For a study, researchers sought to determine if pharmacist prescriptions for combination hormonal contraception were related to 12-month contraceptive continuation rates or gaps in contraceptive coverage. From January 1, 2016, to December 31, 2018, they conducted a retrospective cohort analysis of all short-acting, hormonal contraception users (pill, patch, ring, injectable) in Oregon’s All-Payer All Claims database. Using diagnostic and National Drug Classification codes, they recorded contraceptive usage. They utilized logistic regression to examine the relationship between a pharmacist’s prescription and 12-month contraceptive continuation rates and gaps in contraceptive coverage. Age, rurality, and payer were model variables.
The survey included 172,325 contraceptive users, with 1,512 (0.9%) getting their prescriptions from a pharmacy. Pharmacists were substantially more likely than doctors to prescribe to women aged 25 to 34 years (50.5% vs 36.9%, P<.05), in urban areas (88.4% vs 81.7%, P<.05), and with commercial insurance (89.2% vs 59.5%, P<.05). They discovered that the rate of 12-month contraceptive continuation was greater among those who had a pharmacist prescription (34.3% vs 21.0%, P<.01). In an adjusted model, persons with any pharmacist prescription had a 61.0% greater chance of continuing contraception at 12 months (adjusted odds ratio [aOR] 1.61, 95% CI 1.44–1.79) than those with clinician prescriptions. Over a 6-month period, the majority of contraceptive users in both groups (61.6% vs 61.9%, P=.89) encountered a break in coverage, defined as a gap of 1–29 days between prescriptions. Contraceptive discontinuation was not linked with prescriber type (aOR 1.03, 95% CI 0.90–1.18).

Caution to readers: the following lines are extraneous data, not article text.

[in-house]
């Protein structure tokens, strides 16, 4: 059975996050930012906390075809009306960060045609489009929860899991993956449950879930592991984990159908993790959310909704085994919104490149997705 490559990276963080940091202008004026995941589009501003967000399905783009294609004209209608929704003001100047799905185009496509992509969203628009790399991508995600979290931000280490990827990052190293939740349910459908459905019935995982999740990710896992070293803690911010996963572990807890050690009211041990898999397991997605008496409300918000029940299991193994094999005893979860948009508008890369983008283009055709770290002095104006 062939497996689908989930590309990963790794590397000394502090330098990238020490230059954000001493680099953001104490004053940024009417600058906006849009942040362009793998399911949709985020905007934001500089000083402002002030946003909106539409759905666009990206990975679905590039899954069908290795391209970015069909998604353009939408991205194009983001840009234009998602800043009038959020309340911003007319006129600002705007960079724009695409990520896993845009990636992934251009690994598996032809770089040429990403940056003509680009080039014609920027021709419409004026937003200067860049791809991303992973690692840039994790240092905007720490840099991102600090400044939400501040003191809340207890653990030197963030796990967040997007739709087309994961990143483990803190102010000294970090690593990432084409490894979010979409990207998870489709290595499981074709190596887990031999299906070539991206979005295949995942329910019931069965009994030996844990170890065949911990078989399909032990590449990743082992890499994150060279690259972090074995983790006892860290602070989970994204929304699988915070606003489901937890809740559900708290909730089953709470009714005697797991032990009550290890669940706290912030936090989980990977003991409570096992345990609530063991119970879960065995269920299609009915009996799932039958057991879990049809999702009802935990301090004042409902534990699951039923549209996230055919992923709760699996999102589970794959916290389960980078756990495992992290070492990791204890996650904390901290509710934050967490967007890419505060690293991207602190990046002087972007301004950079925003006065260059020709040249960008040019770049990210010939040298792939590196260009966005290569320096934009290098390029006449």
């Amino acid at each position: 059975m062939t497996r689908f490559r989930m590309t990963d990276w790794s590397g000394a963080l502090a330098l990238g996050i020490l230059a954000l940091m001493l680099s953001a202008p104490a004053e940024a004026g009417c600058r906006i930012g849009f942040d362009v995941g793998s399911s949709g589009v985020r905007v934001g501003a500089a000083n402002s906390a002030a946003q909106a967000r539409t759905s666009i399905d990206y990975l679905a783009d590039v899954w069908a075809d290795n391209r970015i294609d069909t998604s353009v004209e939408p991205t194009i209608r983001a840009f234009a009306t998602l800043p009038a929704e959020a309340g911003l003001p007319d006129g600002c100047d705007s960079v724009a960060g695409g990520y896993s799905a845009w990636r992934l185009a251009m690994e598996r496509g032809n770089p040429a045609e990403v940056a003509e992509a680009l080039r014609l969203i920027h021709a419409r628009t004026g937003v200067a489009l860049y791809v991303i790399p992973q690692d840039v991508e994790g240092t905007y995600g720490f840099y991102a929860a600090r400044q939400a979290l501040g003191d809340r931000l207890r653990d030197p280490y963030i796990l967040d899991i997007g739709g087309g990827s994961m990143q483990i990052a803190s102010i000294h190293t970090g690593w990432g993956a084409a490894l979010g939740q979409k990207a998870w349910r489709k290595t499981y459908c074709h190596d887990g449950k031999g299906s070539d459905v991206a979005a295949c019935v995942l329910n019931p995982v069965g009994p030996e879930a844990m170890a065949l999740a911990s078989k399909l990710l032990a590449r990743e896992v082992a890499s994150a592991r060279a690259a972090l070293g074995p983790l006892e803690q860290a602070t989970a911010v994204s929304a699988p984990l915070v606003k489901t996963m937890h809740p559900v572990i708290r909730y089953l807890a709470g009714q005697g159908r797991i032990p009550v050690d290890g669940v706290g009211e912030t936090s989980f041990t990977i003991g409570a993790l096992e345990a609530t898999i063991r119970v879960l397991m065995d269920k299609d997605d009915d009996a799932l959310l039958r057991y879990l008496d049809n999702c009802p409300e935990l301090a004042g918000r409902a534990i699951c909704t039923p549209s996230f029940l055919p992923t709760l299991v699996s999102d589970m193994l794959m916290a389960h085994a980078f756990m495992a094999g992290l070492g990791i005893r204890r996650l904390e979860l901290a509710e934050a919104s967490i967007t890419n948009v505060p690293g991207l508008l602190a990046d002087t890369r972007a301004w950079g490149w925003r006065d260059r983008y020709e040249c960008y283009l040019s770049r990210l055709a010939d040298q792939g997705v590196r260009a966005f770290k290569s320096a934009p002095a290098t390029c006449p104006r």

When compared to doctor prescriptions, pharmacist prescriptions for contraception were related to a higher likelihood of 12-month contraceptive retention rates. However, the incidence of interruptions in contraceptive coverage was comparable for pharmacists and clinic-based prescribers.